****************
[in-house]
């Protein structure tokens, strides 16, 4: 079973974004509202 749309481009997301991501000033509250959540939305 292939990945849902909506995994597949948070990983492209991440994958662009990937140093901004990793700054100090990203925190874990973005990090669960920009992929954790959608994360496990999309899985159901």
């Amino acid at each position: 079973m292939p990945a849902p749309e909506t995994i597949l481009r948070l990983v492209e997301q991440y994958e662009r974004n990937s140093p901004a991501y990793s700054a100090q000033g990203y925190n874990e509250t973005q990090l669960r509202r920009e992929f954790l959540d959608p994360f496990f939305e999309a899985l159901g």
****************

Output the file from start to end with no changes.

[in-house]
């Protein structure tokens, strides 16, 4: 079973974004509202 749309481009997301991501000033509250959540939305 292939990945849902909506995994597949948070990983492209991440994958662009990937140093901004990793700054100090990203925190874990973005990090669960920009992929954790959608994360496990999309899985159901």
């Amino acid at each position: 079973m292939p990945a849902p749309e909506t995994i597949l481009r948070l990983v492209e997301q991440y994958e662009r974004n990937s140093p901004a991501y990793s700054a100090q000033g990203y925190n874990e509250t973005q990090l669960r509202r920009e992929f954790l959540d959608p994360f496990f939305e999309a899985l159901g």